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TENDING TO A LOT
TENDING TO A LOT: Parking attendant Tyler Bounelis sat near an empty lot at the Daytona International Speedway in Daytona Beach, Fla., Monday. Heavy rain on Sunday forced Nascar to postpone the Daytona 500 to Monday, the first postponement in its 54-year history. (Phelan M. Ebenhack/Associated Press)

CONSOLED
CONSOLED: Samantha Kimball hugged her little brother, Daniel, after she picked him up from school in Chardon, Ohio, Monday. A teenager described as an outcast opened fire in the cafeteria of Chardon High School, killing one student and wounding four before being caught, authorities said. (David Maxwell/Corbis/Euoprean Pressphoto Agency)

TESTING, TESTING
TESTING, TESTING: A technician checked phone lines at the European Council headquarters in Brussels Monday. European Union leaders will gather there for a summit March 1-2. (Yves Herman/Reuters)

FIT TO PRINT
FIT TO PRINT: A man read the news Monday in Dakar, Senegal, as the country’s papers covered a presidential election. President Abdoulaye Wade said he expects a runoff; votes in 282 out of 551 districts showed him leading 13 opposition candidates with 32.17% of the vote. (Youssef Boudlal/Reuters)

OSCAR BLISS
OSCAR BLISS: Best actress winner Meryl Streep, of ‘The Iron Lady,’ and best actor winner Jean Dujardin, of ‘The Artist,’ posed with their Oscars at the 84th Academy Awards in Hollywood Sunday. (Joel Ryan/Associated Press)

AT THE WHITE HOUSE
AT THE WHITE HOUSE: Illinois Gov. Pat Quinn, a Democrat, wore a button reading ‘Cheer up’ as he listened to President Barack Obama give a speech during the National Governors Association meeting at the White House in Washington Monday. (Saul Loeb/Agence France-Presse/Getty Images)

TRADITIONAL GIRLS
TRADITIONAL GIRLS: Dongria Kondh tribal girls watched sacrifice rituals during the annual festival of Niyam Raja in Lanjigarh, India, Sunday. (Biswaranjan Rout/Associated Press)

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What is Page 2? Page 2 is a compilation of stories and news tidbits, which for whatever reason, didn’t make the front page of /Film. After the jump we’ve included 48 different items, fun images, videos, casting tidbits, articles of interest and more. It’s like a mystery grab bag of movie web related goodness. If you have any interesting items that we might’ve missed that you think should go in /Film’s Page 2 – email us!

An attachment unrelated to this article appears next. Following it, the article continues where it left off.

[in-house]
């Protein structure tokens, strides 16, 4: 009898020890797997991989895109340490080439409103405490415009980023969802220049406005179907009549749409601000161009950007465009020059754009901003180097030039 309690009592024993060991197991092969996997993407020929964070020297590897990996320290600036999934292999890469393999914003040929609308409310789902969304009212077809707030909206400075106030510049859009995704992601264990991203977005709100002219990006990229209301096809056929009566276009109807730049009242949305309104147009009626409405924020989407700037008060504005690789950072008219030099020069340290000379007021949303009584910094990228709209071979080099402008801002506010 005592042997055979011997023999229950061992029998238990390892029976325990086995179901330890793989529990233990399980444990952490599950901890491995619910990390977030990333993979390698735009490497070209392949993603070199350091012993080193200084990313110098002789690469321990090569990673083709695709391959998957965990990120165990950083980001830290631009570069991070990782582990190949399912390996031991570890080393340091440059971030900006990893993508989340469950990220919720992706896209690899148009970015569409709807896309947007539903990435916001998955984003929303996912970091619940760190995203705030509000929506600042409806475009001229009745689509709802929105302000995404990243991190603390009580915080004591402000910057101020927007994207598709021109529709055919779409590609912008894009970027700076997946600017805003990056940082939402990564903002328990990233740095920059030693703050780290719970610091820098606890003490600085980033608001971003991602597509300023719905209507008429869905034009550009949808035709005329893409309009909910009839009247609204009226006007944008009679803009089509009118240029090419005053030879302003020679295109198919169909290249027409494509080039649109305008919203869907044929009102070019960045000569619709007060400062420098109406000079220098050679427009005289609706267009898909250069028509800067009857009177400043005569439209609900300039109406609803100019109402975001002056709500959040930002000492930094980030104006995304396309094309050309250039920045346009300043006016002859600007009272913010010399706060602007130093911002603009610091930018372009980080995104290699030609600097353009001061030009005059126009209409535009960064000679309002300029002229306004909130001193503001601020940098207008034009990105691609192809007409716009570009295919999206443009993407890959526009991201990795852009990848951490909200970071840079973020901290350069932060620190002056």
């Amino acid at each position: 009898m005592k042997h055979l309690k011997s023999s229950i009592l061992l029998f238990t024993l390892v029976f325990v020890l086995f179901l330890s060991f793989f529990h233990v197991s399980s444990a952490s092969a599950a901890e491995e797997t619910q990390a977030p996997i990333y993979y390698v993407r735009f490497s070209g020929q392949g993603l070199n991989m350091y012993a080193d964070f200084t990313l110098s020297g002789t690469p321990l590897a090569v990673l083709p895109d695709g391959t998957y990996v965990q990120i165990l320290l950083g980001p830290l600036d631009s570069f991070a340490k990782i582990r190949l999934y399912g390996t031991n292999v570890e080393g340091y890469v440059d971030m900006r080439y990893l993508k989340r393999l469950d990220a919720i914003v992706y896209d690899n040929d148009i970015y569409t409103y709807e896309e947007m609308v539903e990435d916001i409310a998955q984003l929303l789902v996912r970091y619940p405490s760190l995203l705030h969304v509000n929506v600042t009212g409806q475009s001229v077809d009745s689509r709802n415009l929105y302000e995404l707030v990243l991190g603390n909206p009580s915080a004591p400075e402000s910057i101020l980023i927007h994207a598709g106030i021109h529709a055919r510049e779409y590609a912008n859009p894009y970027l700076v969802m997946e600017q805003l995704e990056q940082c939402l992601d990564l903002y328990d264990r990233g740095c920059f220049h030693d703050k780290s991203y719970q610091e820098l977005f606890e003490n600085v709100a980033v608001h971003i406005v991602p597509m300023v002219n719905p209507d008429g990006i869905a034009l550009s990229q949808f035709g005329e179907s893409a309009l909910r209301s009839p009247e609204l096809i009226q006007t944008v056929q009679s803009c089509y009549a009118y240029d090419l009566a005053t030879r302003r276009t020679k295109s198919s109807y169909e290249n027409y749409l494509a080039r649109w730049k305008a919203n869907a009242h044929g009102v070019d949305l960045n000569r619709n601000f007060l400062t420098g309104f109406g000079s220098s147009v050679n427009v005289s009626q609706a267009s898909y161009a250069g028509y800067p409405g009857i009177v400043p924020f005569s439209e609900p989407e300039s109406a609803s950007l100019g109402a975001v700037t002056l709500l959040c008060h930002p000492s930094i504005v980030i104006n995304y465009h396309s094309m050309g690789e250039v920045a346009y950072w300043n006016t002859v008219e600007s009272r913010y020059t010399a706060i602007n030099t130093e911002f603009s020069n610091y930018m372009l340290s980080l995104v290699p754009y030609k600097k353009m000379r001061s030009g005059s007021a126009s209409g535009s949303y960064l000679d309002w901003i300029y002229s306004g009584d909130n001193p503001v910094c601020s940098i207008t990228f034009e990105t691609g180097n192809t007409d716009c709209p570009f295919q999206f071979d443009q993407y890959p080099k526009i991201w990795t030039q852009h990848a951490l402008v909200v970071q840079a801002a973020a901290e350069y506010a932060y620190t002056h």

Header Photo: Star Wars in Pixar’s Up-style.

CrinimalJustice lists the Top 10 Films Based on Real-Life Crimes

Video: The 50 Greatest Movie Freakouts

So how exactly is Disney World’s new xPASS system supposed to work?

Some Photos Surface from the Set of Ron Howard’s Rush

Back to the Future creator Bob Gale asks fans to help restore the original Back to the Future DeLorean.

Watch kids reenact to scenes from The Tree of Life, Extremely Loud and Incredibly Close, The Help, Moneyball, Midnight in Paris, THE DESCENDANTS, War HorseHugo and The Artist

ShortList lists Oscar-themed hot dogs.

Star Wars Parenting Decisions.

Taika Waititi has taken to Kickstarter to try to get a US release for his Sundance film Boy.

Continue Reading Page 2 >>

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Each January, Los Angeles is effervescent with anticipation, as the world’s biggest stars gather to participate in a flurry of parties, dinners and events in the walk-up to the Golden Globes, marking the beginning of the awards season. This year was no exception.

TIME’s annual Oscars portfolio showcases each year’s best performers through a portfolio of striking portraits. Tears, giggles, pranks and emotions ran high, and loads of laughter pealed through the studio during this year’s shoot, which resulted in a series of images and short films photographed and directed by Sebastian Kim. It was our most ambitious Oscars shoot yet. We had just three days to photograph and film 12 world-class actors during their busiest time of the year.

George Clooney arrived early on set, but it didn’t take long for the actor to settle in and begin joking around and planning pranks with Michael Fassbender, who had recently been photographed by Kim for the February issue of Interview magazine. This previous experience of working together made for a great rapport between them. And it wasn’t the only happy reunion on set: Viola Davis and Octavia Spencer happily embraced upon seeing each other on our set, giving us a glimpse of the fun these two had while working together on The Help. Later, Adepero Oduye was brought to tears when introduced by Joel Stein, who was on hand to interview the actors, to Davis, one of her greatest heroes. “It was so unbelievably Hollywood and yet really real,” Stein says.

Kim says that the project was the most star-studded he’s photographed so far. “I was quite excited photographing Meryl Streep,” he says, noting that his girlfriend is a big fan of the actress’s, “so naturally I was quite nervous when I met her. Being nervous on set is not a good thing as it impedes your concentration, but I just kept thinking, ‘My gosh…I better a get a good shot of her and make my girlfriend happy!’”

But Kim needn’t have been nervous. Streep was running a bit late, having arrived from a previous shoot with MGM studios, where she was taking part in a project to photograph the greatest living actors of our time. She was immediately forgiven—and how could she not be? Streep is kind and gracious, possesses a rare elegance and professionalism that made the photo shoot feel like anything but work. In fact, this set the tone for all of our actors’ portraits, which also included sittings with Brad Pitt, Jessica Chastain, Christopher Plummer, Michelle Williams, Rooney Mara, Jean Dujardin, as well as the adorable Uggie, the dog in The Artist.

It’s a rare pleasure to watch actors of this caliber play for the camera. Instead of characters, they play themselves, with a focus and passion that can only come from years of experience on set.

The performers’ interviews with Joel Stein can be viewed here.

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George Clooney discusses the best performance ever and the importance of Hawaiian shirts.